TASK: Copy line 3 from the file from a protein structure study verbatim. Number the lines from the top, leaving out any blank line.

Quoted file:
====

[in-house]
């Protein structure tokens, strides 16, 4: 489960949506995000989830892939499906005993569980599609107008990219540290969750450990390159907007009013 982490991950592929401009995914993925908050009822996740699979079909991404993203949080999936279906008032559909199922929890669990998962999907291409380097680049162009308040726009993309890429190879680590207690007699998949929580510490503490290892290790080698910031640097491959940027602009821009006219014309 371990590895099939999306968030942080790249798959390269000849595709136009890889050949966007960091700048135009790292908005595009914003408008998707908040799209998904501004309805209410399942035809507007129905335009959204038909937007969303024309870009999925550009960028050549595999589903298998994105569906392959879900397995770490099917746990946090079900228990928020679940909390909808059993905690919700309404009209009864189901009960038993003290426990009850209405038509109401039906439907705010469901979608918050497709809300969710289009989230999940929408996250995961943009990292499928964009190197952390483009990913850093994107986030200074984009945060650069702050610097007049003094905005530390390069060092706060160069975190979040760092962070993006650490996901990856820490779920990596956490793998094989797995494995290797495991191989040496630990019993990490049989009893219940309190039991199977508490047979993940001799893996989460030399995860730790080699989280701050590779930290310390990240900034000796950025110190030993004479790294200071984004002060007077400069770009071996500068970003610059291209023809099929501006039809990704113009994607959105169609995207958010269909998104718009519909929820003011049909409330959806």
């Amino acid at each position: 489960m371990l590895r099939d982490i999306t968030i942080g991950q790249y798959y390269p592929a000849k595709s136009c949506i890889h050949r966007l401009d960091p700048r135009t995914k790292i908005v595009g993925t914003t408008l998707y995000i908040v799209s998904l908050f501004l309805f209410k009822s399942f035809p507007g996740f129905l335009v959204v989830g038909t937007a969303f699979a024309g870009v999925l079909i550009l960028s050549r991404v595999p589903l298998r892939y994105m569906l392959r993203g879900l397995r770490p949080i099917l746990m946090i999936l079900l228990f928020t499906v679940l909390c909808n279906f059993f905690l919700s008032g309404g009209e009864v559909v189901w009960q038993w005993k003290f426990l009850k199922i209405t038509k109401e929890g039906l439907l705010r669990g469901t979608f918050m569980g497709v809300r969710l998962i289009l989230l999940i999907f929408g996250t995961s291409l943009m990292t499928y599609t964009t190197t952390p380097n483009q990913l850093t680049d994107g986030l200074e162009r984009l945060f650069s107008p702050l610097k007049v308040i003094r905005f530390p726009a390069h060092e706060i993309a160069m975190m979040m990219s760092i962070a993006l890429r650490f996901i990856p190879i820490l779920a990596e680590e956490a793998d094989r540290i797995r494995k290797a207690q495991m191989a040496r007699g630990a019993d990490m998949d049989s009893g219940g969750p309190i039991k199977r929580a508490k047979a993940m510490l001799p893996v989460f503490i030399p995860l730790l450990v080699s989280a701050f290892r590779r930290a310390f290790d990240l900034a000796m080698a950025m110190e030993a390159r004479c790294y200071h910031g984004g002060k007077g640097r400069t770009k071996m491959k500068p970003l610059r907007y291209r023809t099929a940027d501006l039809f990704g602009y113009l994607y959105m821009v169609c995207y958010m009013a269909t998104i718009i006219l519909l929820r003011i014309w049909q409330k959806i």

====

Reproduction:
């Amino acid at each position: 489960m371990l590895r099939d982490i999306t968030i942080g991950q790249y798959y390269p592929a000849k595709s136009c949506i890889h050949r966007l401009d960091p700048r135009t995914k790292i908005v595009g993925t914003t408008l998707y995000i908040v799209s998904l908050f501004l309805f209410k009822s399942f035809p507007g996740f129905l335009v959204v989830g038909t937007a969303f699979a024309g870009v999925l079909i550009l960028s050549r991404v595999p589903l298998r892939y994105m569906l392959r993203g879900l397995r770490p949080i099917l746990m946090i999936l079900l228990f928020t499906v679940l909390c909808n279906f059993f905690l919700s008032g309404g009209e009864v559909v189901w009960q038993w005993k003290f426990l009850k199922i209405t038509k109401e929890g039906l439907l705010r669990g469901t979608f918050m569980g497709v809300r969710l998962i289009l989230l999940i999907f929408g996250t995961s291409l943009m990292t499928y599609t964009t190197t952390p380097n483009q990913l850093t680049d994107g986030l200074e162009r984009l945060f650069s107008p702050l610097k007049v308040i003094r905005f530390p726009a390069h060092e706060i993309a160069m975190m979040m990219s760092i962070a993006l890429r650490f996901i990856p190879i820490l779920a990596e680590e956490a793998d094989r540290i797995r494995k290797a207690q495991m191989a040496r007699g630990a019993d990490m998949d049989s009893g219940g969750p309190i039991k199977r929580a508490k047979a993940m510490l001799p893996v989460f503490i030399p995860l730790l450990v080699s989280a701050f290892r590779r930290a310390f290790d990240l900034a000796m080698a950025m110190e030993a390159r004479c790294y200071h910031g984004g002060k007077g640097r400069t770009k071996m491959k500068p970003l610059r907007y291209r023809t099929a940027d501006l039809f990704g602009y113009l994607y959105m821009v169609c995207y958010m009013a269909t998104i718009i006219l519909l929820r003011i014309w049909q409330k959806i």